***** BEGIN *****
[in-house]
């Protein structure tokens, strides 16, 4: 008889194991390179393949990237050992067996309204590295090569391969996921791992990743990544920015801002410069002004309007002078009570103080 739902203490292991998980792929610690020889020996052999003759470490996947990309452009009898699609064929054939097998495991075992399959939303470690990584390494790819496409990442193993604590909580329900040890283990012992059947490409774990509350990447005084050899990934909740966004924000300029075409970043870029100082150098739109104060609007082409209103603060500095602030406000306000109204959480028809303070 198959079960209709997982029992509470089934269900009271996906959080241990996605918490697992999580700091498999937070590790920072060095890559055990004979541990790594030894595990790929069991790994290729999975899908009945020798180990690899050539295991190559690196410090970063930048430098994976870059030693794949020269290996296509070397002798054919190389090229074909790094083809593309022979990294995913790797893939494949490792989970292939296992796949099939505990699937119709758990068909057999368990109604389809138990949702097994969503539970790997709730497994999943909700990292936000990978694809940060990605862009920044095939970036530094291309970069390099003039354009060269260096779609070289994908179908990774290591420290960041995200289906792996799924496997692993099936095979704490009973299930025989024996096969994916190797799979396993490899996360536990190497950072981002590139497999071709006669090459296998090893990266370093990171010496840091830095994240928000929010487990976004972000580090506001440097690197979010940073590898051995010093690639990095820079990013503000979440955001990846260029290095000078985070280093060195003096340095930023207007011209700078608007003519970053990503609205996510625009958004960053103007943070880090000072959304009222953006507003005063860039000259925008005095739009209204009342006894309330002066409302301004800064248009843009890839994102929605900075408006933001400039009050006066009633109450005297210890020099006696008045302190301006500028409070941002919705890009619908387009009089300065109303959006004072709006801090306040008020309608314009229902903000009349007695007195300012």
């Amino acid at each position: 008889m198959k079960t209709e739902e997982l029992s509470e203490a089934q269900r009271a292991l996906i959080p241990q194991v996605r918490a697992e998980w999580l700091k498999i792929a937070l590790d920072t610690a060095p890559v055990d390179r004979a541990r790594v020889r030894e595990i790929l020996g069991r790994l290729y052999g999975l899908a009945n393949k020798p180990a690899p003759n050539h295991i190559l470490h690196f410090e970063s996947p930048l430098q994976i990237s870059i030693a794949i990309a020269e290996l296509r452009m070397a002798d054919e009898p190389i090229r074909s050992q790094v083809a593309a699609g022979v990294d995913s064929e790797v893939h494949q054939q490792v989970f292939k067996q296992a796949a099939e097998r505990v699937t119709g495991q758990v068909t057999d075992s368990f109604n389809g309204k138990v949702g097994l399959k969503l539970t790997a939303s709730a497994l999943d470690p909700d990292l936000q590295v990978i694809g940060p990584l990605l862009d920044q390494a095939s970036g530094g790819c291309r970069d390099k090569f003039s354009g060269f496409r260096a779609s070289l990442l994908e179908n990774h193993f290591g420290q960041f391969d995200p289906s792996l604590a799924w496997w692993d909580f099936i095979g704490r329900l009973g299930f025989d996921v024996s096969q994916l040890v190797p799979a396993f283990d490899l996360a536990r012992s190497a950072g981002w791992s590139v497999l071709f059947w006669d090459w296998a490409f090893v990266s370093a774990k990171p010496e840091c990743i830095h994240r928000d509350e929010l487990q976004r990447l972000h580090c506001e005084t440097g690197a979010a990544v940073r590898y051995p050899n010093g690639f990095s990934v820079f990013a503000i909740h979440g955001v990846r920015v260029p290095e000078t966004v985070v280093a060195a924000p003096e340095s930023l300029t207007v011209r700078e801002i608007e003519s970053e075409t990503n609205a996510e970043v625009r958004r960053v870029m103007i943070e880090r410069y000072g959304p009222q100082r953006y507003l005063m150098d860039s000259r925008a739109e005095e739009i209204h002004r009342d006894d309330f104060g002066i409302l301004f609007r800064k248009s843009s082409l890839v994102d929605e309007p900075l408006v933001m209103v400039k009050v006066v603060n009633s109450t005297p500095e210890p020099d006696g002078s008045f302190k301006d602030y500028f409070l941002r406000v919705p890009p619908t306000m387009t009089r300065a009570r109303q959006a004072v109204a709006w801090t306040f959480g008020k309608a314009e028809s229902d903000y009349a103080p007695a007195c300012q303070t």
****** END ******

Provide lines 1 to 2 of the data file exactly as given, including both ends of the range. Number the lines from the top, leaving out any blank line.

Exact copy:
[in-house]
């Protein structure tokens, strides 16, 4: 008889194991390179393949990237050992067996309204590295090569391969996921791992990743990544920015801002410069002004309007002078009570103080 739902203490292991998980792929610690020889020996052999003759470490996947990309452009009898699609064929054939097998495991075992399959939303470690990584390494790819496409990442193993604590909580329900040890283990012992059947490409774990509350990447005084050899990934909740966004924000300029075409970043870029100082150098739109104060609007082409209103603060500095602030406000306000109204959480028809303070 198959079960209709997982029992509470089934269900009271996906959080241990996605918490697992999580700091498999937070590790920072060095890559055990004979541990790594030894595990790929069991790994290729999975899908009945020798180990690899050539295991190559690196410090970063930048430098994976870059030693794949020269290996296509070397002798054919190389090229074909790094083809593309022979990294995913790797893939494949490792989970292939296992796949099939505990699937119709758990068909057999368990109604389809138990949702097994969503539970790997709730497994999943909700990292936000990978694809940060990605862009920044095939970036530094291309970069390099003039354009060269260096779609070289994908179908990774290591420290960041995200289906792996799924496997692993099936095979704490009973299930025989024996096969994916190797799979396993490899996360536990190497950072981002590139497999071709006669090459296998090893990266370093990171010496840091830095994240928000929010487990976004972000580090506001440097690197979010940073590898051995010093690639990095820079990013503000979440955001990846260029290095000078985070280093060195003096340095930023207007011209700078608007003519970053990503609205996510625009958004960053103007943070880090000072959304009222953006507003005063860039000259925008005095739009209204009342006894309330002066409302301004800064248009843009890839994102929605900075408006933001400039009050006066009633109450005297210890020099006696008045302190301006500028409070941002919705890009619908387009009089300065109303959006004072709006801090306040008020309608314009229902903000009349007695007195300012």